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Older Minnesotans live longer and healthier than people in most other states

Source: CDC
White Minnesotans have some of the highest rates of healthy life expectancy in the nation.

If you’re thinking of leaving Minnesota when you retire, then you may want to browse through a new report by the U.S. Centers for Disease Control and Prevention (CDC) before you sell your house and hire the moving van.

The report takes a state-by-state look not only at life expectancy for people at age 65, but also at healthy life expectancy for people at that age — in other words, at how many more years they can expect to live in good health.

And, overall, Minnesota fared well. We scored fifth out of the 50 states and the District of Columbia on life expectancy and third on healthy life expectancy.

Minnesotans can expect to live an average of 20.1 years after age 65, of which 15.6 can be expected to be healthy, according to the report. That compares to 20.4/15.4 years in Florida and 20.2/15.0 years in Arizona, two popular retirement destinations.

It also compares with 19.5/14.9 years in our neighbor to the east, Wisconsin.

Actually, if it’s warm weather and a long and healthy life you’re looking for, then the best state for growing old in would be Hawaii, where people aged 65 live an average of 21.3 more years, of which 16.2 can be expected to be healthy.

The only other state that beat out Minnesota on both measurements — life expectancy and healthy life expectancy — was Connecticut (20.2/15.7).

Source: CDC
In 15 other states, including Wisconsin, blacks can expect to live longer in good health than here in the North Star State.

But growing old in Minnesota is not so great for blacks. In 15 other states, including Wisconsin, blacks can expect to live longer in good health than here in the North Star State.

A serious purpose

Of course, the report isn’t meant to be a retirement guide. It was designed to set up a baseline of data that individual states could use to monitor the health status of their older populations. Although national healthy life expectancy estimates — ones that consider quality as well as quantity of life — have been configured before, this is the first time that such estimates have been made at the state level.

For the study, which uses 2007-2009 data from three government sources, the CDC researchers specifically looked at disparities in health status by sex, race and state. The race category included only whites and blacks because there wasn’t enough reliable data available at the state level for Hispanics, Asians or American Indians/Alaska Natives.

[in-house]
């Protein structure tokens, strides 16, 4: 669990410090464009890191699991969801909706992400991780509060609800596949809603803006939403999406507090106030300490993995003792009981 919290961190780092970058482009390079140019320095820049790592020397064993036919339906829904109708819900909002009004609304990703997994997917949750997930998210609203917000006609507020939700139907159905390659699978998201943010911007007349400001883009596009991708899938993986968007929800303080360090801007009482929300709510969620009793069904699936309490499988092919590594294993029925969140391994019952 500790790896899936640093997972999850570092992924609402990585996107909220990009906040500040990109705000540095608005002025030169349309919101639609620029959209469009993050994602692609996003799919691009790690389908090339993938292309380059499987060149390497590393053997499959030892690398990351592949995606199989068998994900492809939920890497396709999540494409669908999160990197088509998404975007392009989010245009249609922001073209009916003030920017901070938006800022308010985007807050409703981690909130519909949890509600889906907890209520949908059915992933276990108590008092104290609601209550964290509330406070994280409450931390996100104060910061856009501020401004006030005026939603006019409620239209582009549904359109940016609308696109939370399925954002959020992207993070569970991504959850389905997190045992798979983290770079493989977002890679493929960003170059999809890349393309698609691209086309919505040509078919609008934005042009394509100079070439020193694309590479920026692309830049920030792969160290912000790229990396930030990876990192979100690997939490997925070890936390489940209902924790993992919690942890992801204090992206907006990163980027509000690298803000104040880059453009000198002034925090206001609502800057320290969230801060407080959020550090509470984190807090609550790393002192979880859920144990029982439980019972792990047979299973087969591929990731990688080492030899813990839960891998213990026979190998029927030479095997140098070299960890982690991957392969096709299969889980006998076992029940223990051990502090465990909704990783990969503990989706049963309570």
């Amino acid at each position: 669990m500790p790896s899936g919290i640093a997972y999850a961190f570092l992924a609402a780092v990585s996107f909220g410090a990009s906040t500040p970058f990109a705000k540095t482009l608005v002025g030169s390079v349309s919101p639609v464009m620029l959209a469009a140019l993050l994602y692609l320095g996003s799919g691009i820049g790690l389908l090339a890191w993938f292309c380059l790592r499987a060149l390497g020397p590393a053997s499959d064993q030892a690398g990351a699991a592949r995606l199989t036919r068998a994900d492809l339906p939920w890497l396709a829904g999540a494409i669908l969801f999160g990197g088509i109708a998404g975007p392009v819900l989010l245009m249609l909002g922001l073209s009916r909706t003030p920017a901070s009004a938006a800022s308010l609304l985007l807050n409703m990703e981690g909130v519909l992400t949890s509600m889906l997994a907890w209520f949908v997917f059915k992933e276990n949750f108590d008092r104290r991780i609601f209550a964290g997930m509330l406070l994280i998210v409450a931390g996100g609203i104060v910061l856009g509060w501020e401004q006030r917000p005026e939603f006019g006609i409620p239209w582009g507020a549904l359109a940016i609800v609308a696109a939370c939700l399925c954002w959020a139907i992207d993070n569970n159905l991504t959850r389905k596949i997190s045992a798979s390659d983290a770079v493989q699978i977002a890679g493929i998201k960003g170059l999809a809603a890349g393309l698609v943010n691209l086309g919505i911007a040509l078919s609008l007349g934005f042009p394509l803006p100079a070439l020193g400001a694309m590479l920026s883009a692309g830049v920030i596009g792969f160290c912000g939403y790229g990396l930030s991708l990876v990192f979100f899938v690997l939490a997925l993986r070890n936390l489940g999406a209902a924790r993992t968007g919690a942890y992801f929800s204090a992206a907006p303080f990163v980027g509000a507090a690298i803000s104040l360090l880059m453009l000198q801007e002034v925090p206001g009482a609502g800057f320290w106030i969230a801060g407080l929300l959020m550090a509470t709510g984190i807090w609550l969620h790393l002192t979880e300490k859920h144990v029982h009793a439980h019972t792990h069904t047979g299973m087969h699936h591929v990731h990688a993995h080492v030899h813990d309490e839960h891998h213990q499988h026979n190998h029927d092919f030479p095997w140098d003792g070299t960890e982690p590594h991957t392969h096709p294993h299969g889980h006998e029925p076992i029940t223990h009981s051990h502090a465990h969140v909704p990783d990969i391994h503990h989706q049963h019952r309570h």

The numbers revealed the following key findings:

  • Nationally, Americans at 65 can expect to live an average of 19.1 more years, including 13.9 in good health.
  • Women have a greater healthy life expectancy then men in each of the 50 states and the District of Columbia. This gender gap ranges from 0.7 years for Louisiana residents to 3.1 years in the Dakotas. In Minnesota, the difference is 2.4 years. In other words, Minnesota’s women tend to have almost two-and-a-half more years of healthy living than Minnesota’s men.
  • Healthy life expectancy is lower for blacks than whites in all states for which there was sufficient data, with the exceptions of Nevada and New Mexico. The largest disparity between whites and blacks is 7.8 years in Iowa. In Minnesota, the difference is 4.1 years.
  • Healthy life expectancies are lowest for whites in the South. At age 65, whites can expect only 11.7 more healthy years in Alabama, 11.8 years in Mississippi and 12.0 years in Tennessee. By comparison, white Minnesotans aged 65 can expect to live 15.6 more healthy years.

Geography matters

As the report points out, many factors contribute to healthy aging, including a safe and healthy living environment, healthy behaviors (like exercising and not smoking), getting recommended preventive health services (such as vaccines and cancer screenings) and access to good quality health care when needed.

“Where you live in the United States shouldn’t determine how long and how healthy you live — but it does, far more than it should,” noted CDC Director Tom Frieden in a statement released with the report. “Not only do people in certain states and African-Americans live shorter lives, they also live a greater proportion of their last years in poor health.

“It will be important moving forward to support prevention programs that make it easier for people to be healthy no matter where they live,” he added.

The report was published Thursday in the CDC’s epidemiology journal, Morbidity and Mortality Weekly Report.

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Comments (1)

  1. Submitted by mark wallek on 07/21/2013 - 09:36 am.

    Geography does matter

    I wonder what statistics would tell on life expectancy in a neighborhood of single family owner resident homes in South Minneapolis versus a single family resident homeowner dealing with enterprising absentee landlords renting to human garbage and inflicting that on the resident homeowners in North Minneapolis?

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